Your party is made up of young people with experience in the private sector. You are no exception. How does that affect decision making in the party? Perception of the party?
True, we are mostly from the private sector. Young professionals. We bring private-sector habits into politics. We are fast and agile. We easily get together to make decisions. We cooperate and communicate well amongst ourselves and with others. This is all atypical for Armenian politics.
Perception of our party is that we are a group of young people, a new generation with new political ideas. I hope we managed to demonstrate that we might be young, but we are all professionals with a clear mission of developing Armenia through liberal and progressive solutions and reforms.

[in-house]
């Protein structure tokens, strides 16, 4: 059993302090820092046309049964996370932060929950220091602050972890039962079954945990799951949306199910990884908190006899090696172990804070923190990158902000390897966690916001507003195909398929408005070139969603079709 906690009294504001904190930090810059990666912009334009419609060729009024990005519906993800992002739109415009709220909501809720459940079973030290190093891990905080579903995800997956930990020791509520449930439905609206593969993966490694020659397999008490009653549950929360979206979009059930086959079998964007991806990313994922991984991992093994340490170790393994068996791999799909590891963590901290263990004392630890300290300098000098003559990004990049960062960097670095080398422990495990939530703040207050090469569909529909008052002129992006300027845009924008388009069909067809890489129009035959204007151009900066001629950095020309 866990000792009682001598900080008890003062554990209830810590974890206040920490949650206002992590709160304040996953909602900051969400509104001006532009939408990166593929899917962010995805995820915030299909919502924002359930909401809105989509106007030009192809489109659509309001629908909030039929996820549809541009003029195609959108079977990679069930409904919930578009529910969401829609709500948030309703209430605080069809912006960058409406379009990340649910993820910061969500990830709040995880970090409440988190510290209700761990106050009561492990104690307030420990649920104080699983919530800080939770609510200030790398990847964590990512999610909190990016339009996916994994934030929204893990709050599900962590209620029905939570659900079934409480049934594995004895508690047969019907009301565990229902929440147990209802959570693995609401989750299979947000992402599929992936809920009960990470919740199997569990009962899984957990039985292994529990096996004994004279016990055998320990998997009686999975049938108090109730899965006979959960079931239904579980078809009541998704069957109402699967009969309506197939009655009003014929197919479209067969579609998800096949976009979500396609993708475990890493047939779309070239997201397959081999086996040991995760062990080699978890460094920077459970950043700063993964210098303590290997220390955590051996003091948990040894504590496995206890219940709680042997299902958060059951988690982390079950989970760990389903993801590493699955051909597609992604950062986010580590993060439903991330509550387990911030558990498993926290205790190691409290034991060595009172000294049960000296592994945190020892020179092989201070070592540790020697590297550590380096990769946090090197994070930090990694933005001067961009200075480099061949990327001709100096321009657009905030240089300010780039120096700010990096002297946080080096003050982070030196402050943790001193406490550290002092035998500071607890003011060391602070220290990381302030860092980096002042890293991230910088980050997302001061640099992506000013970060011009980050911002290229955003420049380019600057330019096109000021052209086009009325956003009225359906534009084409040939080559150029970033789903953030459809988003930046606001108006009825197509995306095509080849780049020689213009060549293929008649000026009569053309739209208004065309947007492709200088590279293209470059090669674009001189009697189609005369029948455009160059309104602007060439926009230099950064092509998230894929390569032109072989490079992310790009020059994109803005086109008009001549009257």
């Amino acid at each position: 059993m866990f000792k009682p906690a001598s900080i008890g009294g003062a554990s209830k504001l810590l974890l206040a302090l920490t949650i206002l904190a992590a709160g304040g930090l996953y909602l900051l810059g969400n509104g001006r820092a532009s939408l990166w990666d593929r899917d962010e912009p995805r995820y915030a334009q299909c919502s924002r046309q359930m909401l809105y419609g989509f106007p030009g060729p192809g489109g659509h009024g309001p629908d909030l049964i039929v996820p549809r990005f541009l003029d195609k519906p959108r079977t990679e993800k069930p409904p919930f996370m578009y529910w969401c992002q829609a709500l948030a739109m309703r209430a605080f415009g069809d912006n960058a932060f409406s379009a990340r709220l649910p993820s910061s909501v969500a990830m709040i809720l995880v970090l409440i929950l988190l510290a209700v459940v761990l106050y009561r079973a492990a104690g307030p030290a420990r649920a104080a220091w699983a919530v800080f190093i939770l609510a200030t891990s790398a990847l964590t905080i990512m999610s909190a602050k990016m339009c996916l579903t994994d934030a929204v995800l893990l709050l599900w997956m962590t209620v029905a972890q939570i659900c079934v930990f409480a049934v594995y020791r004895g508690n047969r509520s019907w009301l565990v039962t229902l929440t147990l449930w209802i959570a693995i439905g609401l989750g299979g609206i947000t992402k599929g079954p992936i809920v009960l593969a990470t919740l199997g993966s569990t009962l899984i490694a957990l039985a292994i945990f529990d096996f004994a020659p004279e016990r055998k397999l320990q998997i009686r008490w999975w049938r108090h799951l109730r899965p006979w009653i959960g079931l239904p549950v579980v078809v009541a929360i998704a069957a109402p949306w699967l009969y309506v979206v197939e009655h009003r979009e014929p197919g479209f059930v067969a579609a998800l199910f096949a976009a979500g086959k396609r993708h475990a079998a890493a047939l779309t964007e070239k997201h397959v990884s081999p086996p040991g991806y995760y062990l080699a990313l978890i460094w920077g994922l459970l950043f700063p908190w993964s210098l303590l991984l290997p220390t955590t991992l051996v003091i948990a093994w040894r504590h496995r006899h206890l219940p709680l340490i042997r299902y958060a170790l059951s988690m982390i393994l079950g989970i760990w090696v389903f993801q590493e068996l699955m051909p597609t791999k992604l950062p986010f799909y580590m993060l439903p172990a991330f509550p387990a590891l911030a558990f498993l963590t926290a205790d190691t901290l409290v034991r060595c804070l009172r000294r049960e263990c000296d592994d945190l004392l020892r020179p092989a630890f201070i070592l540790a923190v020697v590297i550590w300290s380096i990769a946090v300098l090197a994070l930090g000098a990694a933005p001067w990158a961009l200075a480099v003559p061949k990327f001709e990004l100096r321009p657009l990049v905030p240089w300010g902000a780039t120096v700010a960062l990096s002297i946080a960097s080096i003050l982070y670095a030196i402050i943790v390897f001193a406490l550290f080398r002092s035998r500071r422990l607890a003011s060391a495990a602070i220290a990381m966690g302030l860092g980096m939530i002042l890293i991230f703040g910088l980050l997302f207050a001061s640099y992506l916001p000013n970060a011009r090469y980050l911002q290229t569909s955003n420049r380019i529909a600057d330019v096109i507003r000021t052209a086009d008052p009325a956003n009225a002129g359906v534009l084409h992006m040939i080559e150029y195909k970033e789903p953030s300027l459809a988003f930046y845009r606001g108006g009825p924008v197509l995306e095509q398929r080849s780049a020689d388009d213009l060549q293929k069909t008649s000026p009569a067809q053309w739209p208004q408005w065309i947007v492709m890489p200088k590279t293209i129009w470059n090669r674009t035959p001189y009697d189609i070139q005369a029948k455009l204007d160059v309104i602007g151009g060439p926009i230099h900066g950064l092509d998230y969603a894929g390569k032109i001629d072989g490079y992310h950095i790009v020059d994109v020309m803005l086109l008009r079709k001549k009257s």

You won a seat at the National Assembly (Parliament) in the December elections. Do you believe gender quotas are necessary for parliament? What about company boards?
I would like to say, “no, it is not necessary”, but I have to be honest. Currently, we don’t have women represented in politics. Quotas provide a legal way for women to get involved in the decision-making process. We have the same problem with company boards.
When I was going into politics I thought, “who are the women in Armenian politics that I would like to emulate?” I found no one. We need role models, but we also just need to get more women involved in political decision making. I’ve been thinking to open a school for aspiring female politicians in Armenia. I see it as my mission now, to get more women into politics over the next five years.